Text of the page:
General Mills, maker of Cheerios and Wheaties, thinks it deserves credit for reversing itself after quietly trying to strip customers of their constitutional right to a day in court.
But that's like a homeowner saying he deserves credit for putting out a house fire after deliberately setting his living room ablaze.
The reality is that General Mills Inc., one of the nation's largest food companies, tried to pull a fast one on consumers and was caught off-guard by the volume and the scope of the backlash.
The Minneapolis firm had sought to deny customers their right to sue or join class-action lawsuits — requiring arbitration instead — once they downloaded its online coupons or took part in "any other General Mills offering."
Yes, it did the right thing by backing down. But it never should have tried to get away with such a customer-unfriendly trick in the first place.
"You don't think of having a contract with a company just for downloading its coupons or getting its newsletter," said Christine Hines, consumer and civil justice counsel at the advocacy group Public Citizen. "But that's what they were saying."
Astonishment quickly grew to outrage after it was reported last week that General Mills had changed its online legal terms to include mandatory arbitration.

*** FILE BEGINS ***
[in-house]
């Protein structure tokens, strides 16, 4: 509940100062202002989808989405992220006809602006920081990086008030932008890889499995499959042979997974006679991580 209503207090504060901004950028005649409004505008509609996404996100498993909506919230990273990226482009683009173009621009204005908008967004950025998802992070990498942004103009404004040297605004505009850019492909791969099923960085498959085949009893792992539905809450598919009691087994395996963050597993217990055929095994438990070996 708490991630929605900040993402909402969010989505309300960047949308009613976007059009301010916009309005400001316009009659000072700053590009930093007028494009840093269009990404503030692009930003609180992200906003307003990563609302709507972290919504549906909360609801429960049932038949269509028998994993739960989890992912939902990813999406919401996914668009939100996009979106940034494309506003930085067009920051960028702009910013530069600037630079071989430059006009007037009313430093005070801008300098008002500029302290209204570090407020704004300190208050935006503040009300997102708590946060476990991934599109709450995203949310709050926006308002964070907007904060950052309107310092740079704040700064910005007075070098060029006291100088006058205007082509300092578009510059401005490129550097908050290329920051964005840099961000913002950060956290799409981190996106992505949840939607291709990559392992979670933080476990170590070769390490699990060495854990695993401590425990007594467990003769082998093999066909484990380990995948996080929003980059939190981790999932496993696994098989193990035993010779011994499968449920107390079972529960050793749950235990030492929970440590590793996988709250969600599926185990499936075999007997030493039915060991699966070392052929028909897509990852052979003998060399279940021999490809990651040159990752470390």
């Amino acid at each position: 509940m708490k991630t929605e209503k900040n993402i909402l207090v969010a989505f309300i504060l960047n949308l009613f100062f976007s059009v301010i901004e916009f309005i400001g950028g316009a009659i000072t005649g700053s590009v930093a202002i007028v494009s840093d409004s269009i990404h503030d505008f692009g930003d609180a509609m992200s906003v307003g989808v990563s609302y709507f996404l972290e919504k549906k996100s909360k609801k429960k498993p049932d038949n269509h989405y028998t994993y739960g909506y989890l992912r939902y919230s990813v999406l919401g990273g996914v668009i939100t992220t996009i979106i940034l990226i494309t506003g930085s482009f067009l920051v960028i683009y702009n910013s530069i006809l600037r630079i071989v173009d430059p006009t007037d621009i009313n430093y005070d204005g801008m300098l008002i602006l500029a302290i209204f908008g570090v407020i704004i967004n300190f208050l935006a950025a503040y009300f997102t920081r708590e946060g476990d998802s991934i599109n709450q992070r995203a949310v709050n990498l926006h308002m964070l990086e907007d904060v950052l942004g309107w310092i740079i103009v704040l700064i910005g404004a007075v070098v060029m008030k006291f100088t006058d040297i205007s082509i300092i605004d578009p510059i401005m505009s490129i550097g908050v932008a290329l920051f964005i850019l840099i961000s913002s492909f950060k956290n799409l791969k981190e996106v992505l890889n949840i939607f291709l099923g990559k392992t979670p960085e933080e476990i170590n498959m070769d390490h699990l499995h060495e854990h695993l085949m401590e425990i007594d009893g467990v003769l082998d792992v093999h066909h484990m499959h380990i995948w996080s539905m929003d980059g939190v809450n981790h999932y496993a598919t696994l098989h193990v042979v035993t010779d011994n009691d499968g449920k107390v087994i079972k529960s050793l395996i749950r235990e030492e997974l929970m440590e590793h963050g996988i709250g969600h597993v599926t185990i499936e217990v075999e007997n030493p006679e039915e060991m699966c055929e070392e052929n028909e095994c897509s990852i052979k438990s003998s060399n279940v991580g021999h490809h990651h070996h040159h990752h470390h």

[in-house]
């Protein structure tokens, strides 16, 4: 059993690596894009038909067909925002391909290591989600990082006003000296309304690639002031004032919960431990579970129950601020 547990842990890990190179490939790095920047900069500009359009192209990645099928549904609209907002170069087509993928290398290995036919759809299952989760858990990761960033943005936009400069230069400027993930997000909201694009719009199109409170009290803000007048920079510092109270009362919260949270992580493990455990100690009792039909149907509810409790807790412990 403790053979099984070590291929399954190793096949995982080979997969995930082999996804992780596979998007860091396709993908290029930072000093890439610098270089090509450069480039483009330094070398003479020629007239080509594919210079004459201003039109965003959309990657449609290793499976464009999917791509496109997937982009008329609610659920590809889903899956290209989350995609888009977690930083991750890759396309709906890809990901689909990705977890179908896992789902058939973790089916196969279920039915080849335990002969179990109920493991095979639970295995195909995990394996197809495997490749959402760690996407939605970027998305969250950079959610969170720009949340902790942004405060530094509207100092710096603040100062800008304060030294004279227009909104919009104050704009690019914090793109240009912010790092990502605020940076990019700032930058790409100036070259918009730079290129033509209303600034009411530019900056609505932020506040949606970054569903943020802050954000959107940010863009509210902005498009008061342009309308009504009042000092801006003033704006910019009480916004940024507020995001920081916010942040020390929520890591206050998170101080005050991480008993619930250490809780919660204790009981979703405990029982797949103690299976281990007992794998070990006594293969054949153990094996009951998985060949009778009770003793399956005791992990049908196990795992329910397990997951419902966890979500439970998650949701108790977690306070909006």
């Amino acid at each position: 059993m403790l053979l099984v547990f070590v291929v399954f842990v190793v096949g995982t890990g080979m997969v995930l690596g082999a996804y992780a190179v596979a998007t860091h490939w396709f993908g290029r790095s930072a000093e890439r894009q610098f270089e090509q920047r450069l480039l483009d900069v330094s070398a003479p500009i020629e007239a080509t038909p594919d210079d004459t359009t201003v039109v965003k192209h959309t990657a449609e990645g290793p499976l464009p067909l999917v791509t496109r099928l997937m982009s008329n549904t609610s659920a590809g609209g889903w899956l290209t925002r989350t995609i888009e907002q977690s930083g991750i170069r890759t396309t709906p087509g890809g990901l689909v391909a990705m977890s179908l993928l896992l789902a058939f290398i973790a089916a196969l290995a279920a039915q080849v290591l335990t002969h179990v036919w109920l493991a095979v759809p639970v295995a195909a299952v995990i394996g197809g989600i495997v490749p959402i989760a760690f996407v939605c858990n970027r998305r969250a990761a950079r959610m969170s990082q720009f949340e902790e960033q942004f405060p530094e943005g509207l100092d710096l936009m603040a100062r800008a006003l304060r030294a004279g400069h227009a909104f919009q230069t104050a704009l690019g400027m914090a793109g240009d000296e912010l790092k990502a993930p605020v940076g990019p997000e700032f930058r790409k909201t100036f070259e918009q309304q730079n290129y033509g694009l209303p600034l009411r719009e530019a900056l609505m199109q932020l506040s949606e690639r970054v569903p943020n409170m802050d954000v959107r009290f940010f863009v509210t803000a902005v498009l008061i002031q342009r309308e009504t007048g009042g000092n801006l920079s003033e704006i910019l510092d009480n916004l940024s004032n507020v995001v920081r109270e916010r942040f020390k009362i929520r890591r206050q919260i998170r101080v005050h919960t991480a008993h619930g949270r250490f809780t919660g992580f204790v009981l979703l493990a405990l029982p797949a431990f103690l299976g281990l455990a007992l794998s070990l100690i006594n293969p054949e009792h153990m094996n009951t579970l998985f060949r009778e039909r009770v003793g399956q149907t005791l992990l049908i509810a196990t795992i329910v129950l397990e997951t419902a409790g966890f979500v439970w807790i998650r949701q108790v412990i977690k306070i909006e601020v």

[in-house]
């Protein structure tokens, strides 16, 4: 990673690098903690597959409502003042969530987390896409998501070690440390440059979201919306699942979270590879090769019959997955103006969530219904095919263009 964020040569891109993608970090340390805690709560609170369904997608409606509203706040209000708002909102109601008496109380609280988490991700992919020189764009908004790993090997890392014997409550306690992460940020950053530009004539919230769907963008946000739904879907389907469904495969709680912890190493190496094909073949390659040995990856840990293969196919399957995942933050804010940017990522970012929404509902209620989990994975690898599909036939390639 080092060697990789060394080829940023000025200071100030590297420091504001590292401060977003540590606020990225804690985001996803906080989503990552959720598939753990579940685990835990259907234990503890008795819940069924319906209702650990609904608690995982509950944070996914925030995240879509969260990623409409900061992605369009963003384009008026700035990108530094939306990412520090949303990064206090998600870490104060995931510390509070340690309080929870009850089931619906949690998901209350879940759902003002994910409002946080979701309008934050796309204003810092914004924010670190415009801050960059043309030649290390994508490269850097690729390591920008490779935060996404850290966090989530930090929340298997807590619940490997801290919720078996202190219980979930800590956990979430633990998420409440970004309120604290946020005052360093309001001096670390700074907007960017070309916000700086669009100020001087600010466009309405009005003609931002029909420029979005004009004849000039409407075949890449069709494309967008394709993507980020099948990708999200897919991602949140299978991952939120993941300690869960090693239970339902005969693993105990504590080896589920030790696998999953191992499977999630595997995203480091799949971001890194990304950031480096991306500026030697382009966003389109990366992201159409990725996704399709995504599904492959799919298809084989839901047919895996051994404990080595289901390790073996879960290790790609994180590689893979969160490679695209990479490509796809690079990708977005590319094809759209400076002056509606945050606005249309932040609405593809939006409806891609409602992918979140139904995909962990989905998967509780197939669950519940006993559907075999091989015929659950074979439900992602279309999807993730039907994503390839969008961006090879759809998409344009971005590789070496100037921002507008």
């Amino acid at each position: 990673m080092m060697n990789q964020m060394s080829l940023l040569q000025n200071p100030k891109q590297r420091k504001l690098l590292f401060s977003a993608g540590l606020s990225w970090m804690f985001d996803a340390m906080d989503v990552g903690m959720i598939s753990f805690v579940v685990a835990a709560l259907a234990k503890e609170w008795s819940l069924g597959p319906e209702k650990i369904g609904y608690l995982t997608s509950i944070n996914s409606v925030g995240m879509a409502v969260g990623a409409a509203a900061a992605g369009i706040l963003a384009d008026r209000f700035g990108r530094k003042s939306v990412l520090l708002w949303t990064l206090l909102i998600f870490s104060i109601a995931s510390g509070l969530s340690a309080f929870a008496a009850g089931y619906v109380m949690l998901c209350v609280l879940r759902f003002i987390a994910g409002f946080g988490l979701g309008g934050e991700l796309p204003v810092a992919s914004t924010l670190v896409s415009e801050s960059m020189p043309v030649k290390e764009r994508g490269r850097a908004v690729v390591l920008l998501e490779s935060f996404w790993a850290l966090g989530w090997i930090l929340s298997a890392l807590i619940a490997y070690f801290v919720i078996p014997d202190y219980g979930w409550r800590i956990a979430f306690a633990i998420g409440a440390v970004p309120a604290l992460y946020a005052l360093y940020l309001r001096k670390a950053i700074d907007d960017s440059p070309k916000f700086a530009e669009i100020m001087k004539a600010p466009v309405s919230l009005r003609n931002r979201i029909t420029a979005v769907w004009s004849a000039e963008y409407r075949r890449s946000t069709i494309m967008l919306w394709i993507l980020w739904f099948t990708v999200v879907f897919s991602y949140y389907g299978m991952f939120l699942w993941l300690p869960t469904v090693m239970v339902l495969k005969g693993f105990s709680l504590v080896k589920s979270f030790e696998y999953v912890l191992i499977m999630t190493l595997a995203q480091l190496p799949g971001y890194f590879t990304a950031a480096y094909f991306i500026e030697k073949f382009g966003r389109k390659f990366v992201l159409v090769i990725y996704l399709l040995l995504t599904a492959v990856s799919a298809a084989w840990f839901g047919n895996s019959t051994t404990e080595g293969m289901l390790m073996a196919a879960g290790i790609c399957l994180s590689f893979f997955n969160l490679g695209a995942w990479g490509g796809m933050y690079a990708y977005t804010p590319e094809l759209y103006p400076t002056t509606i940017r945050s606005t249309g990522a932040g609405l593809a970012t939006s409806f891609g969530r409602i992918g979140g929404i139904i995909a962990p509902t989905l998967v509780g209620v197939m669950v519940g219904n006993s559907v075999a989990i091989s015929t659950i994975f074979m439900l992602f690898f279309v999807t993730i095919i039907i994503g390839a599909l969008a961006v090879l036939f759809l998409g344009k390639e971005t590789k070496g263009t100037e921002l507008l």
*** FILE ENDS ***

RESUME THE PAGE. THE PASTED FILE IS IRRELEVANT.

By Saturday, the company threw in the towel — and patted itself on the back for being a good corporate citizen.
"We've listened," Kirstie Foster, a General Mills spokeswoman, said on the company's website. The legal terms, she said, will return "to what they were before."
In other words, you won't be required to arbitrate any disputes. You still can sue the company and join class-action lawsuits if you so choose.
"We'll just add that we never imagined this reaction," Foster said. "Similar terms are common in all sorts of consumer contracts, and arbitration clauses don't cause anyone to waive a valid legal claim. They only specify a cost-effective means of resolving such matters."
She apologized "on behalf of our company and our brands."